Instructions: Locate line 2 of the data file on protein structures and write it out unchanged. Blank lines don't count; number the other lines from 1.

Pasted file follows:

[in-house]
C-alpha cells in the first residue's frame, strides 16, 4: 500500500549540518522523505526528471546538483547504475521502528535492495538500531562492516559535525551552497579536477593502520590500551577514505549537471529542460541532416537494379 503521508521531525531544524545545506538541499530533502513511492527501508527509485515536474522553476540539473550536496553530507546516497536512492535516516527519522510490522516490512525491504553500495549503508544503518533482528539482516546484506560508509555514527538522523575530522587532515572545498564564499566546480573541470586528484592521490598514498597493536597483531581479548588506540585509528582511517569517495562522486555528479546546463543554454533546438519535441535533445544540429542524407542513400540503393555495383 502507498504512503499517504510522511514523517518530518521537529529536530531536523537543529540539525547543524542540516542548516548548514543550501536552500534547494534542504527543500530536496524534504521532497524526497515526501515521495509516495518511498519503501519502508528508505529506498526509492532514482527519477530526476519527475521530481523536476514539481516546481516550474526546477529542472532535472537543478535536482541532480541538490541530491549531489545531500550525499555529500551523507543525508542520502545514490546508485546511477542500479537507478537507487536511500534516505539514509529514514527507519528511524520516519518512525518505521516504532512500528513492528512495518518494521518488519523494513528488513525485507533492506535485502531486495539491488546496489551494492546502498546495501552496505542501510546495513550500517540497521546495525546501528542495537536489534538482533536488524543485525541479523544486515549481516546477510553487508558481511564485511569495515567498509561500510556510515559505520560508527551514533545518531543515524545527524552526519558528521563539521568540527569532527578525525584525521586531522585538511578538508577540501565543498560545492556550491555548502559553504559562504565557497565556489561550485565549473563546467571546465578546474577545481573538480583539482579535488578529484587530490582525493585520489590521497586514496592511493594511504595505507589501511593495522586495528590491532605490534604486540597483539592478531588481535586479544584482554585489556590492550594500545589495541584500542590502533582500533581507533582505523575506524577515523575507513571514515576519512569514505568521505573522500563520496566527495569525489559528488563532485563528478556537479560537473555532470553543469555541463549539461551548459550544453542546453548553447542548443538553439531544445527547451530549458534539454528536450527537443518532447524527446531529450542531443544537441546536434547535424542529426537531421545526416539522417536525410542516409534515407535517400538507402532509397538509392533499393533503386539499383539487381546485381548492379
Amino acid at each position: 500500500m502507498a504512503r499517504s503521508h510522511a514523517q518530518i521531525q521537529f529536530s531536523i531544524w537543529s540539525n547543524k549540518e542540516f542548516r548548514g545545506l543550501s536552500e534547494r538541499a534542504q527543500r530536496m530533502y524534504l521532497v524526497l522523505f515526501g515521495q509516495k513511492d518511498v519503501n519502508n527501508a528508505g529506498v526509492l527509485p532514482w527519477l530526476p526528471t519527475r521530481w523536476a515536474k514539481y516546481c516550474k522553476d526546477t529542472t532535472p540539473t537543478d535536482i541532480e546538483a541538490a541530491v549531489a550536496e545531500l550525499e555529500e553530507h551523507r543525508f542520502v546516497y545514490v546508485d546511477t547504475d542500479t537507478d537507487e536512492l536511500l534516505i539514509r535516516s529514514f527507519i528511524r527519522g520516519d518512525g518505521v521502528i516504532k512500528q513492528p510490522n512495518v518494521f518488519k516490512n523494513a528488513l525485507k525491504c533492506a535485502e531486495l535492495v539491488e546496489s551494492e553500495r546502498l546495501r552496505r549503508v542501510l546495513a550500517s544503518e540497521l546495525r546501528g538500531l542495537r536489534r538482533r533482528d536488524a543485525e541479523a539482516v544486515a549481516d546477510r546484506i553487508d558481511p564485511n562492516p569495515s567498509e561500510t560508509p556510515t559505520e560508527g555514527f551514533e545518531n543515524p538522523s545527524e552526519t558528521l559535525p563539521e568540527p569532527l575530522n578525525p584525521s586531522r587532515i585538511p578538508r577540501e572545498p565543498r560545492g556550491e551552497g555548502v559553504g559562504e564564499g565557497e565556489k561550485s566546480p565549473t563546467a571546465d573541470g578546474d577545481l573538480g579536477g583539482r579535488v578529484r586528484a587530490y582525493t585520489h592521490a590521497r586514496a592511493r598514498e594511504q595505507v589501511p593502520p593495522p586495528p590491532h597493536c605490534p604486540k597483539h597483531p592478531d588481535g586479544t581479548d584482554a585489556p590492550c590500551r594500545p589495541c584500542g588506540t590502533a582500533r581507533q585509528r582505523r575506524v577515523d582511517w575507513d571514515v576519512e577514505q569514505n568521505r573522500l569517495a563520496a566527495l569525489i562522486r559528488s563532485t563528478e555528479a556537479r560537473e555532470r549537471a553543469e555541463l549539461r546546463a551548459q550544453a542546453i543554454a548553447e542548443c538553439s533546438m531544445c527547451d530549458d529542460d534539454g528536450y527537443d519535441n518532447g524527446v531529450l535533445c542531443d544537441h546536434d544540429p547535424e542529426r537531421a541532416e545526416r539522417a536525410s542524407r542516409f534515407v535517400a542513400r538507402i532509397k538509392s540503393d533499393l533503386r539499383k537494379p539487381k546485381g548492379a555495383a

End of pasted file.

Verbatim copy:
C-alpha cells in the first residue's frame, strides 16, 4: 500500500549540518522523505526528471546538483547504475521502528535492495538500531562492516559535525551552497579536477593502520590500551577514505549537471529542460541532416537494379 503521508521531525531544524545545506538541499530533502513511492527501508527509485515536474522553476540539473550536496553530507546516497536512492535516516527519522510490522516490512525491504553500495549503508544503518533482528539482516546484506560508509555514527538522523575530522587532515572545498564564499566546480573541470586528484592521490598514498597493536597483531581479548588506540585509528582511517569517495562522486555528479546546463543554454533546438519535441535533445544540429542524407542513400540503393555495383 502507498504512503499517504510522511514523517518530518521537529529536530531536523537543529540539525547543524542540516542548516548548514543550501536552500534547494534542504527543500530536496524534504521532497524526497515526501515521495509516495518511498519503501519502508528508505529506498526509492532514482527519477530526476519527475521530481523536476514539481516546481516550474526546477529542472532535472537543478535536482541532480541538490541530491549531489545531500550525499555529500551523507543525508542520502545514490546508485546511477542500479537507478537507487536511500534516505539514509529514514527507519528511524520516519518512525518505521516504532512500528513492528512495518518494521518488519523494513528488513525485507533492506535485502531486495539491488546496489551494492546502498546495501552496505542501510546495513550500517540497521546495525546501528542495537536489534538482533536488524543485525541479523544486515549481516546477510553487508558481511564485511569495515567498509561500510556510515559505520560508527551514533545518531543515524545527524552526519558528521563539521568540527569532527578525525584525521586531522585538511578538508577540501565543498560545492556550491555548502559553504559562504565557497565556489561550485565549473563546467571546465578546474577545481573538480583539482579535488578529484587530490582525493585520489590521497586514496592511493594511504595505507589501511593495522586495528590491532605490534604486540597483539592478531588481535586479544584482554585489556590492550594500545589495541584500542590502533582500533581507533582505523575506524577515523575507513571514515576519512569514505568521505573522500563520496566527495569525489559528488563532485563528478556537479560537473555532470553543469555541463549539461551548459550544453542546453548553447542548443538553439531544445527547451530549458534539454528536450527537443518532447524527446531529450542531443544537441546536434547535424542529426537531421545526416539522417536525410542516409534515407535517400538507402532509397538509392533499393533503386539499383539487381546485381548492379